-The market is extremely fickle.
-OPEC stands pat on outlook.
It may well be the third quarter before demand resumes in the US economy. That was the word from US Federal Reserve Vice Chair Richard Clarida, who delivered a message late Tuesday to the Foreign Policy Association in New York. That followed testimony from Fed Chief Jerome Powell, who told US lawmakers the downturn in GDP is expected to be the most severe on record. Meanwhile, resurgent cases of the novel coronavirus in China and complacency in some US states have raised concerns about the prospects for a swift economic rebound. On the supply side, OPEC+ compliance is bullish, though US producers may have a thing or two to say about that.
The price for Brent crude oil oscillated for much of the previous session, closing up some 3%. The rally was supported by a 3 million barrel draw in Cushing reported by the American Petroleum Institute. A new wave of uncertainty, however, is dragging on black gold early Wednesday, with Brent trading down some 0.7% as of 8 a.m. ET to $40.70 per barrel.
Clarida in a videotaped message to the Foreign Policy Association rattled off a long list of historically weak data points in the US economy. By April, US unemployment rates hit an 80-year year and GDP is “falling deeply.”
“In my baseline view, while I do believe it will likely take some time for economic activity and the labor market to fully recover from the pandemic shock, I do project right now that the economy will resume growth starting in the third quarter,” he said.
Powell echoed the sentiment that economic recovery was dependent on pandemic recovery, saying that until large parts of the public are confident the coronavirus is contained, a full recovery is unlikely.
His warnings about public health were cast into reality. Parts of the Chinese capital, Beijing, are under lockdown after a fresh wave of coronavirus infections. A handful of US states, most led by Republican governors eager to reopen their economies, saw fresh new highs in infections. That suggests any collective sigh of relief was premature. For the economy, the public health concerns have damaged investor confidence and led to a high degree of market uncertainty.
“Crude futures were again unwinding the previous session’s gains as trading began for a new day in Asia, repeating a pattern seen since Monday,” Vandana Hari, Founder and CEO of Vanda Insights, stated in a newsletter emailed to The GERM Report. “But as evident from the frequent reversals in price direction throughout the day since last Friday, market sentiment remains fickle.”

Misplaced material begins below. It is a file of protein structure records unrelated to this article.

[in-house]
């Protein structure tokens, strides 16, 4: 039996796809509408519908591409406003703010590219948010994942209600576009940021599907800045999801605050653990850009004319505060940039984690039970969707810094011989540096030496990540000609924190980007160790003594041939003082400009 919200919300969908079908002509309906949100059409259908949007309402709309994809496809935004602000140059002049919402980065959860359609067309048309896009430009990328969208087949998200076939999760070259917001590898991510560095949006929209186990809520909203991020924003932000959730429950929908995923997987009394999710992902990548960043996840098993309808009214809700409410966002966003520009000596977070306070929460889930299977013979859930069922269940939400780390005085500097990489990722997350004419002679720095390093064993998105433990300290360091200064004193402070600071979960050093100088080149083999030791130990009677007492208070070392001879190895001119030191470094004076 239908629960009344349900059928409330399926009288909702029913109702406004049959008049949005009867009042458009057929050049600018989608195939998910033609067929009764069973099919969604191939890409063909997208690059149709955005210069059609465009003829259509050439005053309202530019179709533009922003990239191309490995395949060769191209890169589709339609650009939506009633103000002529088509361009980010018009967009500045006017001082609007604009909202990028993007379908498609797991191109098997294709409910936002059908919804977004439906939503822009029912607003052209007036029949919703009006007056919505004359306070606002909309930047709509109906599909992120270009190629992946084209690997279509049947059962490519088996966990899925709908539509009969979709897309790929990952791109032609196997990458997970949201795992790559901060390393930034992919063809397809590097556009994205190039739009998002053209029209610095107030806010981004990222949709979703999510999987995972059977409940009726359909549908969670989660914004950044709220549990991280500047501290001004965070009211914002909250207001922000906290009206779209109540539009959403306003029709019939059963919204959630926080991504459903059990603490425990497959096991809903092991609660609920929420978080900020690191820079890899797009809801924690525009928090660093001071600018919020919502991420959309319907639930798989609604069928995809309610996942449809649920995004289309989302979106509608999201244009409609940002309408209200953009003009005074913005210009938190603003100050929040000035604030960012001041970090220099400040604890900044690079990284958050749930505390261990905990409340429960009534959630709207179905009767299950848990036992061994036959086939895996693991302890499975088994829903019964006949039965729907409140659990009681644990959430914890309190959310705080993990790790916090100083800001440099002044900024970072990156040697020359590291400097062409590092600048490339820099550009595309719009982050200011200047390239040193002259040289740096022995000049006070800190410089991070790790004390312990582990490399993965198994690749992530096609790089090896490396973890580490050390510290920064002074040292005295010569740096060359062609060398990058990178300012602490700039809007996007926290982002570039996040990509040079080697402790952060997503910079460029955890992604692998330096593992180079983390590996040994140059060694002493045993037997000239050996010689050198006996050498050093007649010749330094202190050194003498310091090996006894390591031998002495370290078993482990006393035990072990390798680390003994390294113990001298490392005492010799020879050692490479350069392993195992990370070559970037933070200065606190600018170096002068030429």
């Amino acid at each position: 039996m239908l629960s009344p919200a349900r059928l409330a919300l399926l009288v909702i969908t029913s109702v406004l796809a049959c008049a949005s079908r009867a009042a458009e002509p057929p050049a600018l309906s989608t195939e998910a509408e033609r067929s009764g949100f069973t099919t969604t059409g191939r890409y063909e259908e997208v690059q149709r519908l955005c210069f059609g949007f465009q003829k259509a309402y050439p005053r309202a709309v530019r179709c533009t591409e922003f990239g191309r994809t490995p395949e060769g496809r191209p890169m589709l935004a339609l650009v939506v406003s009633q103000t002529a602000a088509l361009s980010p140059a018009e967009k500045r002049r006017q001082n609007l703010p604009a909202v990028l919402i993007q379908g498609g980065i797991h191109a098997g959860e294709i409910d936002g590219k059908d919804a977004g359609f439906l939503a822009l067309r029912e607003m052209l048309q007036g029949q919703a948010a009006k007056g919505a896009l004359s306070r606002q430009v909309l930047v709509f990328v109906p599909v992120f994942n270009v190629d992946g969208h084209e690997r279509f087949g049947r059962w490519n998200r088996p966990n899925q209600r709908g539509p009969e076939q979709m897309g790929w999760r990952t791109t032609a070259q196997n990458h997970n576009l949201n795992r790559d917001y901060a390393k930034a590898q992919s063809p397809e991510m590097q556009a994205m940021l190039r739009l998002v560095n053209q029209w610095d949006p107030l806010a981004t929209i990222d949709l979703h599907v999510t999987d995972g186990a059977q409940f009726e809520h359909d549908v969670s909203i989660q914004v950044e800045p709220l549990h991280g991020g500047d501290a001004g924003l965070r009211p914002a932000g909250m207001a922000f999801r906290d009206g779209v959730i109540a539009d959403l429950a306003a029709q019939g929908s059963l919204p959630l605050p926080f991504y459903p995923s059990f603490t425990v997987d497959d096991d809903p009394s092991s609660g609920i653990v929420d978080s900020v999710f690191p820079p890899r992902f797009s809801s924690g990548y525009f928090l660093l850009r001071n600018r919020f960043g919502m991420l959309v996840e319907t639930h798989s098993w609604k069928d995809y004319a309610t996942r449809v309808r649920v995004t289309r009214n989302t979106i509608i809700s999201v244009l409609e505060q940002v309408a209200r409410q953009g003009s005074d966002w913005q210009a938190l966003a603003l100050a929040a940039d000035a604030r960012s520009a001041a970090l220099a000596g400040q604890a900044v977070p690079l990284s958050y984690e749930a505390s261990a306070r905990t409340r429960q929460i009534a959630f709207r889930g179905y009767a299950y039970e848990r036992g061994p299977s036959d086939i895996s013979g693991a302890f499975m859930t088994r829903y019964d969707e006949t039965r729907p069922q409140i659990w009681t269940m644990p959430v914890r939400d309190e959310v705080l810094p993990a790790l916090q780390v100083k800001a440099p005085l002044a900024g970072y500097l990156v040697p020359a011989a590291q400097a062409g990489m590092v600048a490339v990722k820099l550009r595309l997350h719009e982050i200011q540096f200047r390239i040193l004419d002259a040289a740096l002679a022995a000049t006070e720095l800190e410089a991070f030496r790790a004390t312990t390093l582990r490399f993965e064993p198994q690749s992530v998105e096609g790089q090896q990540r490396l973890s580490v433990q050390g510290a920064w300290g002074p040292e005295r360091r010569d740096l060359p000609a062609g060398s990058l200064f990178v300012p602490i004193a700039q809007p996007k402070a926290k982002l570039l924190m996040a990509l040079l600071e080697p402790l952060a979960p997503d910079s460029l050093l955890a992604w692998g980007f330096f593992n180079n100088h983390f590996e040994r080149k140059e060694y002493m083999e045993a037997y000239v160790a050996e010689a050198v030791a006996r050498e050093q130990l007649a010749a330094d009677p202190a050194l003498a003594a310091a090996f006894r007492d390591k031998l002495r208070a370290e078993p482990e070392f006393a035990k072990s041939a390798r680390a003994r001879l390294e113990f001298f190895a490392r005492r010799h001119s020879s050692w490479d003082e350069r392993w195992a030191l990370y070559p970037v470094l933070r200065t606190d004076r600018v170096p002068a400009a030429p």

Immutable, however, was the forecast for global demand for economists at the Organization of Petroleum Exporting Countries. The International Energy Agency in its monthly report, released Tuesday, offered something for the bulls and bears alike. But while OPEC sentiment was largely unchanged, it remained largely damning. OPEC economists expect the US economy to shrink by 5.2% this year and by 8% for the euro-zone. On the positive side, OPEC sees the contango structure flattening out considerably, showing the oversupply concerns are fading and the market is balancing out. Nevertheless, demand for OPEC crude oil was revised down by 700,000 barrels per day to 23.6 million bpd, nearly 6 million bpd lower than last year.
That demand was reflected in US imports. An armada of Saudi crude oil tankers upended the balance in the US market recently, but no more. Fleet monitoring from the Bloomberg news service found Saudi Arabia has shipped just one cargo of crude oil to the United States so far in June. That’s equivalent to about 10% of what it shipped in April and would mark the lowest pace in 35 years if the trend holds through the rest of the month. That would be supportive of crude oil prices as it becomes manifested in lower storage levels in the transparent US market. But be careful. The market has rebounded sharply from the unprecedented lows in April. So much so that many of the same players that were pleading for state-driven production quotas are boasting of recovery in the US shale patch. And in Alaska, ConocoPhillips said that 100,000 bpd in voluntary curtailments announced in April will end next month.